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As we learn more about the genetic changes in cells that cause cancer, treatments are being developed to attack the disease on a cellular level. In gene therapy, genetic material (DNA or RNA) is introduced into the patient’s cells to correct defective genes and to help the body fight cancer.
Because gene therapy is still considered to be experimental, it is currently only available in clinical trials.
Houston Methodist Hospital, in conjunction with Baylor College of Medicine and Texas Children's Hospital, has established the Center for Cell and Gene Therapy (CAGT) to apply innovative and cost-effective cellular and genetic treatment options to our cancer patients.
How Cell and Gene Therapy Works
Your genes are the parts of your cells that contain DNA, the “code” that determines your body’s form and function. Researchers have found that certain genetic defects can cause a variety of diseases, including cancer.
Gene therapy as a cancer treatment can work in four different ways:
- Replacing missing or mutated genes that have been shown to play a role in preventing or suppressing tumors (such as the p53 gene)
- “Turning off” mutated genes that cause cancer or “turning on” healthy genes that prevent or help the body fight cancer
- Inserting genes into cancerous cells to make them more evident to your body’s immune system
- Changing the genes that control your normal immune cells so that they are better able to recognize and kill the cancer.
Since a gene cannot be inserted directly into a cell, it must be delivered using a carrier, also called a vector. The most commonly used vectors in gene therapy are viruses, which have a unique ability to recognize certain cells and insert genetic material into them. Stem cells and fat cells can also be used. There are two general approaches to introducing vectors into the body to deliver genetic content:
- In ex vivo genetic therapy, cells are taken from your blood or bone marrow and introduced to the vector carrying the desired gene in the laboratory. The cells are grown in a culture in the lab and then reintroduced into the body.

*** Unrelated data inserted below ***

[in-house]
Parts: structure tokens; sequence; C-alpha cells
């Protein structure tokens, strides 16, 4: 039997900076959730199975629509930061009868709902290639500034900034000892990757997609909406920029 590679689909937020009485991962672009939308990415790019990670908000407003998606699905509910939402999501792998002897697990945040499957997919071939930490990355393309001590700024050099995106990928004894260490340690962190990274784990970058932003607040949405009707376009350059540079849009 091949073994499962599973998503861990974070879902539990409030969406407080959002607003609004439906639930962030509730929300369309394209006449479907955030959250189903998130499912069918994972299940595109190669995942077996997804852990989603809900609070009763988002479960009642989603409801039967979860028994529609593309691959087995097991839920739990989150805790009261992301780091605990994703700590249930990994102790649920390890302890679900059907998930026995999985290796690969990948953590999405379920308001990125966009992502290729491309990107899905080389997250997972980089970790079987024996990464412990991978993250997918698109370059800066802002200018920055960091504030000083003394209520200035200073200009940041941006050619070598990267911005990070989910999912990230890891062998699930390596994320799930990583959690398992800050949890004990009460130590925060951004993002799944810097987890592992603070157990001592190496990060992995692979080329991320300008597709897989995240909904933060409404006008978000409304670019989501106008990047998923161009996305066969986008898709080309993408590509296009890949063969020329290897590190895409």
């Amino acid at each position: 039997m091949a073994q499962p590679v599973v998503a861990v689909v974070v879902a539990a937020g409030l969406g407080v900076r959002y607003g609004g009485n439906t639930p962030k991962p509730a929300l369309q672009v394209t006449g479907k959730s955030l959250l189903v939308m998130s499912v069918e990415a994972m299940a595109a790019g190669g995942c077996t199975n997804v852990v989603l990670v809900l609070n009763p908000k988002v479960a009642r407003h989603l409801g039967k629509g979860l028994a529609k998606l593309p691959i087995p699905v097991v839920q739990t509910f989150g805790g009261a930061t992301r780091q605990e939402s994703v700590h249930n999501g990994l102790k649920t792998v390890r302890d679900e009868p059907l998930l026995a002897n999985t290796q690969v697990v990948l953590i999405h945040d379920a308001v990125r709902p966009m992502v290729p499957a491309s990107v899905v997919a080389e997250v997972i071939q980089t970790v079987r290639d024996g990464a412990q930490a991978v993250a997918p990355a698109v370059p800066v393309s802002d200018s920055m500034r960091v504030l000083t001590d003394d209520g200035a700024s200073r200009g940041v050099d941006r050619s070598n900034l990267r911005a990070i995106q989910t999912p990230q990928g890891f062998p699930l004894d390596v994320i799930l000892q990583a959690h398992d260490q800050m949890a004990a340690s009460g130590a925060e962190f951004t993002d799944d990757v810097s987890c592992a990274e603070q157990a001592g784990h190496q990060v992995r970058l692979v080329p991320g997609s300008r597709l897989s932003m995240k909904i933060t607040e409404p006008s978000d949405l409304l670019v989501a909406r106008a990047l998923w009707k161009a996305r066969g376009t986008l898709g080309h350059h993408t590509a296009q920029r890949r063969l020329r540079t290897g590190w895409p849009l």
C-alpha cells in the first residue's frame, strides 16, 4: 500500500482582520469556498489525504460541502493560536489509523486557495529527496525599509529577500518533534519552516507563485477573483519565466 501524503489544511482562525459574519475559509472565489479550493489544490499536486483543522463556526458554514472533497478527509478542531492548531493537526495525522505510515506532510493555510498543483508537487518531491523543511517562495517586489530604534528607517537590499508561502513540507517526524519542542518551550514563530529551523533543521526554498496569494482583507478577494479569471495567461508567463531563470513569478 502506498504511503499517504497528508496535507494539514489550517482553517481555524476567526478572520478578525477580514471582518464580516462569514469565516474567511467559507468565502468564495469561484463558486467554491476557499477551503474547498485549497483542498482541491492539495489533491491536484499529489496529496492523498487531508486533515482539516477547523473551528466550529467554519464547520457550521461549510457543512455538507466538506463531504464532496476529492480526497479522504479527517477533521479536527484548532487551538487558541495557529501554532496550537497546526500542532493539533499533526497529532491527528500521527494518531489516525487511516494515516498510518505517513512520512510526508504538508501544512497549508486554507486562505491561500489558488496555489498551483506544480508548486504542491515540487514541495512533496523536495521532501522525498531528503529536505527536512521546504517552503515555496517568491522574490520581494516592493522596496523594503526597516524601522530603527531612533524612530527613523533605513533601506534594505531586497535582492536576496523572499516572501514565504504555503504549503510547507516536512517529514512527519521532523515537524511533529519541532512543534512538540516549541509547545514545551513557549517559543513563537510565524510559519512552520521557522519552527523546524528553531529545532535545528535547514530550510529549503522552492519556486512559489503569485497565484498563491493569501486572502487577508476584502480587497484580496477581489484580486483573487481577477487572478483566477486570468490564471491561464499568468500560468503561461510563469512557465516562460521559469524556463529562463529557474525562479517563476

- In in vivo genetic therapy, vectors (usually viruses) containing the desired gene are injected directly into the patient’s body.
If ex vivo gene therapy is prescribed, the procedure will go something like this:
- You may have blood drawn or a sample of your bone marrow taken.
- The sample will be taken to the lab and introduced to the vector that carries the desired genetic material.
- After the cells take in the genetic material, the sample is re-injected into your body through a vein.
With in vivo therapy, the vector is injected directly into the cancerous tissue, which then absorbs the genetic material.
Side Effects and Risks of Cell and Gene Therapy
Because cell and gene therapy is still in the experimental stage, certain risks are involved, especially when viruses are used as carriers for the genetic material.
- Immune Response: Your body may attack the vector virus, which can lead to inflammation, toxicity and possibly organ failure.
- Viral Spread: It’s possible that the virus may spread beyond the cells for which it was intended, which can cause damage to healthy tissue.
- Reversion of the Virus: Researchers have found ways to remove the disease-causing genes from the viruses used as vectors; however, it is possible for the virus to revert to its original form once it’s inside the body.
- Possibility of a New Tumor: If the genes are inserted in the wrong spot in the genome, the insertion could lead to the formation of a new tumor.
After Cell and Gene Therapy
As with any cancer treatment, it’s important to pay close attention to the instructions from your doctor and to know which warning signs to watch out for in the days and months following your procedure.
Learn more about cancer treatment:
- Cancer Surgery
- Radiation Therapy
- Hormone Therapy
- Biological Therapy/Immunotherapy
- Clinical Trials
For more information about cell and gene therapy at the Methodist Cancer Center or to make an appointment, call us at 713-790-2700.